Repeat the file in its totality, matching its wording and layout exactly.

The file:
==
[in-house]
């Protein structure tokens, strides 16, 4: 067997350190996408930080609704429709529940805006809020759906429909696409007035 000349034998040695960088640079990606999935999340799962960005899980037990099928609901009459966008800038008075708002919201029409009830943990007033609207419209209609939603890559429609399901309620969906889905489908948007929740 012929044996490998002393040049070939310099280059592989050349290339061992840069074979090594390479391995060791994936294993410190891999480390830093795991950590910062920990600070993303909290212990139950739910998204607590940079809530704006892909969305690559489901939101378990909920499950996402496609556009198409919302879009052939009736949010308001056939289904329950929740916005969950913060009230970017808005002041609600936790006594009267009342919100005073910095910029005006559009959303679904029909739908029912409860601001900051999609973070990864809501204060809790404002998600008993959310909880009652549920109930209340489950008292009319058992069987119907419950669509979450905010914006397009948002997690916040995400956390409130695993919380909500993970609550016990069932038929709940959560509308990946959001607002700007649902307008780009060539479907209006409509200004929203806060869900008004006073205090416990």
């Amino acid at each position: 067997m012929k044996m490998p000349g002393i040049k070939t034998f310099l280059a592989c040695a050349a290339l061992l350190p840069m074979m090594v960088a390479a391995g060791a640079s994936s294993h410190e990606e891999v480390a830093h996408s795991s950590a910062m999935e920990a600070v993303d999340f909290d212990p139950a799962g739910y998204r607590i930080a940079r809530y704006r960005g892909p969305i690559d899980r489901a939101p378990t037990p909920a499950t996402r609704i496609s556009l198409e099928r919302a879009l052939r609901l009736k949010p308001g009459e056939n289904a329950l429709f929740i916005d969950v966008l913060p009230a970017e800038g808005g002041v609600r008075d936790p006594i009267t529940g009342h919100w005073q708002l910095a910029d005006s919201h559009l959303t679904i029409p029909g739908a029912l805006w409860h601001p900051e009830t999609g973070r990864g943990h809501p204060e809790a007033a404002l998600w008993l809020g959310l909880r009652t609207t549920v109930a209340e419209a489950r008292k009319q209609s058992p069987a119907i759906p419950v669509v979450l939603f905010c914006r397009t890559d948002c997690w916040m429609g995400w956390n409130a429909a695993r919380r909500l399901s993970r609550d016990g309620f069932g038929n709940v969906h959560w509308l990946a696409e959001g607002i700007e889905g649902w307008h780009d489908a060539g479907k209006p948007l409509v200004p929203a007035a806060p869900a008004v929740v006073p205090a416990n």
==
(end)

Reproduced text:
[in-house]
């Protein structure tokens, strides 16, 4: 067997350190996408930080609704429709529940805006809020759906429909696409007035 000349034998040695960088640079990606999935999340799962960005899980037990099928609901009459966008800038008075708002919201029409009830943990007033609207419209209609939603890559429609399901309620969906889905489908948007929740 012929044996490998002393040049070939310099280059592989050349290339061992840069074979090594390479391995060791994936294993410190891999480390830093795991950590910062920990600070993303909290212990139950739910998204607590940079809530704006892909969305690559489901939101378990909920499950996402496609556009198409919302879009052939009736949010308001056939289904329950929740916005969950913060009230970017808005002041609600936790006594009267009342919100005073910095910029005006559009959303679904029909739908029912409860601001900051999609973070990864809501204060809790404002998600008993959310909880009652549920109930209340489950008292009319058992069987119907419950669509979450905010914006397009948002997690916040995400956390409130695993919380909500993970609550016990069932038929709940959560509308990946959001607002700007649902307008780009060539479907209006409509200004929203806060869900008004006073205090416990």
């Amino acid at each position: 067997m012929k044996m490998p000349g002393i040049k070939t034998f310099l280059a592989c040695a050349a290339l061992l350190p840069m074979m090594v960088a390479a391995g060791a640079s994936s294993h410190e990606e891999v480390a830093h996408s795991s950590a910062m999935e920990a600070v993303d999340f909290d212990p139950a799962g739910y998204r607590i930080a940079r809530y704006r960005g892909p969305i690559d899980r489901a939101p378990t037990p909920a499950t996402r609704i496609s556009l198409e099928r919302a879009l052939r609901l009736k949010p308001g009459e056939n289904a329950l429709f929740i916005d969950v966008l913060p009230a970017e800038g808005g002041v609600r008075d936790p006594i009267t529940g009342h919100w005073q708002l910095a910029d005006s919201h559009l959303t679904i029409p029909g739908a029912l805006w409860h601001p900051e009830t999609g973070r990864g943990h809501p204060e809790a007033a404002l998600w008993l809020g959310l909880r009652t609207t549920v109930a209340e419209a489950r008292k009319q209609s058992p069987a119907i759906p419950v669509v979450l939603f905010c914006r397009t890559d948002c997690w916040m429609g995400w956390n409130a429909a695993r919380r909500l399901s993970r609550d016990g309620f069932g038929n709940v969906h959560w509308l990946a696409e959001g607002i700007e889905g649902w307008h780009d489908a060539g479907k209006p948007l409509v200004p929203a007035a806060p869900a008004v929740v006073p205090a416990n």